In October, Neumann University will offer a K-12 Online Instruction program to provide teachers with the knowledge, awareness, and skills to effectively design, deliver, and assess K-12 academic learning content in hybrid and virtual settings.
Made up of four classes, the program will run from October 2020 through June 2021 with one course this fall, two next spring, and one in the first summer session of 2021. All four will be delivered fully online.
This program is designed to provide timely help for teachers, given the recent outbreak of COVID-19. “Emergency online teaching is not teaching online,” said Dr. Stephanie Budhai, referencing the recent closing of schools due to the pandemic. A professor of graduate education at Neumann, Budhai designed the program and wants teachers to be prepared if there is a second wave of the virus or for the expansion of online learning.
The difference between online teaching and in-class teaching is a difference in pedagogical technique. The student is learning the same content. The difference is how the student is taught. The teacher approaches individual and group assignments, as well as ways to engage the student, differently than if in class.
For example, teachers looking to engage their students in a virtual setting can use multiple avenues for communicating with those students, such as embedded audio and video, chat rooms or instant messaging, or broadcast text messaging and homepage announcements.
Nicole Draper, a third-grade teacher at Harlan Elementary in the Brandywine School District, says that the online instruction courses “helped me gain a wealth of knowledge and skills and develop a passion for instructional technology.”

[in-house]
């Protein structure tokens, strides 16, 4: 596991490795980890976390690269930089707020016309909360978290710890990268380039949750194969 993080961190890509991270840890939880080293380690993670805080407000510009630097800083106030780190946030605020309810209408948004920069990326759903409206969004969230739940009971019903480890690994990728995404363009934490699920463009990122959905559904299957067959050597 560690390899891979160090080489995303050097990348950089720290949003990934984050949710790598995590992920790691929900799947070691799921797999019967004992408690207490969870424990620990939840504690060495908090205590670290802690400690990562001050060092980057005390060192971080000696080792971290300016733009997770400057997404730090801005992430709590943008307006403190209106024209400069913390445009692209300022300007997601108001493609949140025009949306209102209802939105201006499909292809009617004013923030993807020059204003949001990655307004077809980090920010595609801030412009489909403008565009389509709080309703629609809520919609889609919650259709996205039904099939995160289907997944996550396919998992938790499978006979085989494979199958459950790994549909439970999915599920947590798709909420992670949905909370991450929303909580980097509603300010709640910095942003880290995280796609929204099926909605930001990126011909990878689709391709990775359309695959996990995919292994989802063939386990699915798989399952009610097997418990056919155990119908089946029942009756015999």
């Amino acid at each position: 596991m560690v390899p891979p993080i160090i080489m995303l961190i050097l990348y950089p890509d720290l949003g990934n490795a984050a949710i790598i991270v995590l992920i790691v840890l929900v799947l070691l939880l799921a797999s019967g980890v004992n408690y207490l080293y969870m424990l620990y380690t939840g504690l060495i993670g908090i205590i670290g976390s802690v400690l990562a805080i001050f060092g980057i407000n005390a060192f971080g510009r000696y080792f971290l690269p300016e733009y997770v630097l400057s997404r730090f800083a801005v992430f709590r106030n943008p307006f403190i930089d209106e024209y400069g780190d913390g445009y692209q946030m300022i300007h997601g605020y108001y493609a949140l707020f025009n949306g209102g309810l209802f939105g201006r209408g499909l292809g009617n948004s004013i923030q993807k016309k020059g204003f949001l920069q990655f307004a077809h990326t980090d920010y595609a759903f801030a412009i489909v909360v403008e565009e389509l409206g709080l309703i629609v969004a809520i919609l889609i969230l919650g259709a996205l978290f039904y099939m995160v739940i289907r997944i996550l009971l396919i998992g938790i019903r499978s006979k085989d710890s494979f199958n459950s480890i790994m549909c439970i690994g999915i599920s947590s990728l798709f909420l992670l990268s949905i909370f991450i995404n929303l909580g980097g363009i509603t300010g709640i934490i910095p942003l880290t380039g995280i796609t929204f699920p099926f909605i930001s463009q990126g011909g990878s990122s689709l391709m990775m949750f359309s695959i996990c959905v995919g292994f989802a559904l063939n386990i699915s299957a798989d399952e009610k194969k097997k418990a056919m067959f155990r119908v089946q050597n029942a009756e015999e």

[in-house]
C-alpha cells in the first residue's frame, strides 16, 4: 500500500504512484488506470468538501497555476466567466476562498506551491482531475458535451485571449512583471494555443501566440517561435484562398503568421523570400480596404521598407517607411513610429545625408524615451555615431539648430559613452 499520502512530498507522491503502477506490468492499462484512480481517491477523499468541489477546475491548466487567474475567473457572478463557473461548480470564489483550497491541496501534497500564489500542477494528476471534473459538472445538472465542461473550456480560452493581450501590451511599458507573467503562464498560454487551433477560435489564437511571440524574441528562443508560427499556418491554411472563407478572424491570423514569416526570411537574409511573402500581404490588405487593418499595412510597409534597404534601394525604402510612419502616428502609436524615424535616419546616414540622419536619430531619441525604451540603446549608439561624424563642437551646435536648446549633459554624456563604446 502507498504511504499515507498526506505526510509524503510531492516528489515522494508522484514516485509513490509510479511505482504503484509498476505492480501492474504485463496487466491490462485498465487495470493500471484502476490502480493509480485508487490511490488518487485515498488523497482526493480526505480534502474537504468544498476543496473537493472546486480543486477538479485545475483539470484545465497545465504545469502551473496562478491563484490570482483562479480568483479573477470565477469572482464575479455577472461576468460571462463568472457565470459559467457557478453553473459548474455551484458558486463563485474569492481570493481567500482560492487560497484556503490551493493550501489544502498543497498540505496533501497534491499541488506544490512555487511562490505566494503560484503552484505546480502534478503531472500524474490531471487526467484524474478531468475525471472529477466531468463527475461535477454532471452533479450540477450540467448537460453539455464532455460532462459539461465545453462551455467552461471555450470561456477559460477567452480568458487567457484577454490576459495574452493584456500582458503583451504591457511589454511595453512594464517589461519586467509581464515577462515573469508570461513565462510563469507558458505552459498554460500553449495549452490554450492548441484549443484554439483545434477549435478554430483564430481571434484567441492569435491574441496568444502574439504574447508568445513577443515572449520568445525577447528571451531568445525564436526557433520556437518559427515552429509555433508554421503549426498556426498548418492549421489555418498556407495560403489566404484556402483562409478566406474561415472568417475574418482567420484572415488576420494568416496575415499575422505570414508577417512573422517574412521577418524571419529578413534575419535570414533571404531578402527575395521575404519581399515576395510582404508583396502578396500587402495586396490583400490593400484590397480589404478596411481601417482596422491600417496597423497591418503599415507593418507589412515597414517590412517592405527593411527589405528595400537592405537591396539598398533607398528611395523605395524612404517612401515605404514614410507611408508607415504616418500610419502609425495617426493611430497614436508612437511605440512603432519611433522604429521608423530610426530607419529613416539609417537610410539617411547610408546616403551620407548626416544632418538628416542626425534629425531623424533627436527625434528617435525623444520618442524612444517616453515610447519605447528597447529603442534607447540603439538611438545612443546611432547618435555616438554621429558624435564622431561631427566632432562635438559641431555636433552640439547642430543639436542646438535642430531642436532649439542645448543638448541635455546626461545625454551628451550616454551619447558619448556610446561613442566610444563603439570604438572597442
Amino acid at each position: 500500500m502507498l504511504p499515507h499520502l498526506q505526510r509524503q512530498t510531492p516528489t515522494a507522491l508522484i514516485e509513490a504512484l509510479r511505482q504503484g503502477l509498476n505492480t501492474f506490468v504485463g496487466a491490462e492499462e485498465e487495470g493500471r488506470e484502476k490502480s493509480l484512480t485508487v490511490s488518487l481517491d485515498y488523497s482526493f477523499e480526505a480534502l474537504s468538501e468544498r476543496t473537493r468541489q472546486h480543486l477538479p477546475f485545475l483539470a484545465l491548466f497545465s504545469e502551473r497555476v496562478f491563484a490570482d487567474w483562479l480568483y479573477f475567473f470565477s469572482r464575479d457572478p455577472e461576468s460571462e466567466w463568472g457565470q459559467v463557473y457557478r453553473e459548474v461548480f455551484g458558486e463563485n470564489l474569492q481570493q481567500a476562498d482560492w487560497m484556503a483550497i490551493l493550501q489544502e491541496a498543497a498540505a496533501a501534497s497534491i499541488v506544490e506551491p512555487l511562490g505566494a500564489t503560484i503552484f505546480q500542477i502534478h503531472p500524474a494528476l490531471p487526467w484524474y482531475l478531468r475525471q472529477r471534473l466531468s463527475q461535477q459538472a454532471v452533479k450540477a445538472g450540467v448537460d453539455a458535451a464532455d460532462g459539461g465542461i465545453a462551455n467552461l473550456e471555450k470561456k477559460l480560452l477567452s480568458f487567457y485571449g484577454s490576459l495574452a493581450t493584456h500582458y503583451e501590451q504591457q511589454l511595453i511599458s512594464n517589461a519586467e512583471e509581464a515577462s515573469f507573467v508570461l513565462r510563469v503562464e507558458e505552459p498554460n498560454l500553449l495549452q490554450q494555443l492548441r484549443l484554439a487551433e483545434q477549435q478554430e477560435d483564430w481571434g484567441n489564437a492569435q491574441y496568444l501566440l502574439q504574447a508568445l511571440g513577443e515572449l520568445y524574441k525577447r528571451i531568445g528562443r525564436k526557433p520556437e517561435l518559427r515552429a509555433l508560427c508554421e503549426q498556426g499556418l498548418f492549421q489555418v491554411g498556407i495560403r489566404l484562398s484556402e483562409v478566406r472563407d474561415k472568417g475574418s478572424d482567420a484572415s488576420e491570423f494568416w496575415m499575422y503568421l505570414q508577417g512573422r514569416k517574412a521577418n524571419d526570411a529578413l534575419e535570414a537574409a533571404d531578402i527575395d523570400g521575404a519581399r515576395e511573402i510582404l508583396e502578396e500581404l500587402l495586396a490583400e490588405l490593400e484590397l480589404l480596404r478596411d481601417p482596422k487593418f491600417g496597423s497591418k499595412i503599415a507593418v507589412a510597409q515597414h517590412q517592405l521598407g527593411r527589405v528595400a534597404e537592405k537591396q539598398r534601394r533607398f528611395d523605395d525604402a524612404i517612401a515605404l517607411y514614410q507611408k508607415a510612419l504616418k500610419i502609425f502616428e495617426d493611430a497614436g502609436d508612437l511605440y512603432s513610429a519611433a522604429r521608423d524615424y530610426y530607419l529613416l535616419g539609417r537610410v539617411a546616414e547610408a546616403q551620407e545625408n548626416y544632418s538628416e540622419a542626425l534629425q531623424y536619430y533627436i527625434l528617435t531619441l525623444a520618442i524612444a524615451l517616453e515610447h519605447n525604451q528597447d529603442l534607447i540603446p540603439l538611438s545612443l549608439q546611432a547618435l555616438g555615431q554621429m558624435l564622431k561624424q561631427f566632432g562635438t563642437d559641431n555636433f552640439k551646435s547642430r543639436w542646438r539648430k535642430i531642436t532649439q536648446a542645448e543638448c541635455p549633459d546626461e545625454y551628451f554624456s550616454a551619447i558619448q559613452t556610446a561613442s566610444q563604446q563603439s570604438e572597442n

Draper graduated from Neumann in 2014 and earned her master’s degree in education there in 2016. “The courses helped me empower my students to become independent learners and problem-solvers,” she explains.
In a previous, fifth-grade teaching position, she asked her students to create podcasts about historical figures. Using online tools, they conducted research, wrote scripts, and gained experience in public speaking. “The online tools engaged and excited them about the assignment,” Draper recalls. “This assignment helped me develop a deep understanding of how online content can be rigorous.”
The four graduate-level courses are “Emerging Trends and Professional Responsibilities,” “Designing and Developing Online Blended Content,” “Effective Teaching in an Online Setting” and “Authentic Online Assessement Practices.”
Pennsylvania certified teachers can earn a teaching endorsement from the PA Department of Education by completing all four courses.